If Singletree's only florist didn't deliver her posies half-drunk, I might still be married to that floor-licking, scum-sucking, receptionist-nailing hack-accountant, Mike Terwilliger.
Lacey Terwilliger's shock and humiliation over her husband's
philandering prompt her to add some bonus material to Mike's company
newsletter: stunning Technicolor descriptions of the special brand of
administrative support his receptionist gives him. The detailed mass
e-mail to Mike's family, friends, and clients blows up in her face, and
before one can say instant urban legend, Lacey has become the pariah of
her small Kentucky town, a media punch line, and the defendant in Mike's
Her seemingly perfect life up in flames, Lacey retreats to her family's
lakeside cabin, only to encounter an aggravating neighbor named Monroe. A
hunky crime novelist with a low tolerance for drama, Monroe is not
thrilled about a newly divorced woman moving in next door. But with
time, beer, and a screen door to the nose, a cautious friendship
develops into something infinitely more satisfying.
Lacey has to make a decision about her long-term living arrangements,
though. Should she take a job writing caustic divorce newsletters for
paying clients, or move on with her own life, pursuing more literary
aspirations? Can she find happiness with a man who tells her what he
thinks and not what she wants to hear? And will she ever be able to
resist saying one . . . last . . . thing?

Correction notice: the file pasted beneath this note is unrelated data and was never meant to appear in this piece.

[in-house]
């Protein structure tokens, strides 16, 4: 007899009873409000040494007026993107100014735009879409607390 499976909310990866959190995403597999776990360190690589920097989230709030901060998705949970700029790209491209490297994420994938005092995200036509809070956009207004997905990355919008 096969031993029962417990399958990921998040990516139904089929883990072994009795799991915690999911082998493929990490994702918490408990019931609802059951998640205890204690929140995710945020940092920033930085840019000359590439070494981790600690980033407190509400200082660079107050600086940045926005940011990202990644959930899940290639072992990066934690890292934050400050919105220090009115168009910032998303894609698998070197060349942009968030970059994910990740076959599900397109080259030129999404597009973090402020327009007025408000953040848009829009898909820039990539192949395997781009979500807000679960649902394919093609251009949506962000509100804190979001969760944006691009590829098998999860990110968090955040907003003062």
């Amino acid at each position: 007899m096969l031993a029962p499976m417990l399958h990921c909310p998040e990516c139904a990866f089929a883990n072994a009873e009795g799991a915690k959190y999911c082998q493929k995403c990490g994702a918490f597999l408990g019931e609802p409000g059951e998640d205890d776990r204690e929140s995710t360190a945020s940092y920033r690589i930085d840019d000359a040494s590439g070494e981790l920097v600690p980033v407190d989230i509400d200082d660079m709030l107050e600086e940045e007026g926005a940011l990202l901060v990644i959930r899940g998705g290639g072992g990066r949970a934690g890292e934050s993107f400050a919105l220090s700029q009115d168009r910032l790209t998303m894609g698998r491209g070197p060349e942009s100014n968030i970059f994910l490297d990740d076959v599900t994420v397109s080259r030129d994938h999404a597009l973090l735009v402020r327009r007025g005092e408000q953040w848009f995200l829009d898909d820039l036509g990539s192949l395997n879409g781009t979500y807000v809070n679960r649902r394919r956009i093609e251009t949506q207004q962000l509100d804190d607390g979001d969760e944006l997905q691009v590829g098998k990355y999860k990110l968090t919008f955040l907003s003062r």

I loved this book. Lacey's shock over Mike's affair was complete. She hadn't seen the signs, and now she had been blindsided. So she put her creative writing skills to use and sent out a terrific email detailing his activities. Then she filed for divorce. When she suddenly becomes the bad guy, she heads for her family's cabin to try to get herself together. There she meets Monroe, who is enjoying the peace and quiet while he works on his next book. He isn't very pleasant to Lacey, having had bad experiences with divorced women. When she lays into him, letting him know she isn't interested, he realizes she is different. They begin a slow move into friendship, then something more. I really liked Lacey and the way she let Mike have it in that newsletter. I admit to laughing hysterically as I read it, and thinking about what an effect it would have on Mike. I liked the way that Lacey went to the cabin and then tried to think what she could do up there. I loved her lawyer's advice to write down everything she could think of about her marriage, and the way that it turned into 120 pages and gave her the idea of going back to writing. I enjoyed her early encounters with Monroe and the way she would tell him off when he would interfere with what she was doing. I liked the way that their friendship developed slowly, then turned into more. There were some seriously funny moments between the two. I also loved when her brother would come up to visit, and when she went to stay with him after she and Monroe had a fight. My next favorite part after the email was the visit from Monroe's family. I loved the visit from Mike when he tried to get Lacey to come back to him and the way she laughed at him. The blow-up with Monroe wasn't so much fun, but necessary to the story. The ending was great, and I loved the scene in the beauty parlor.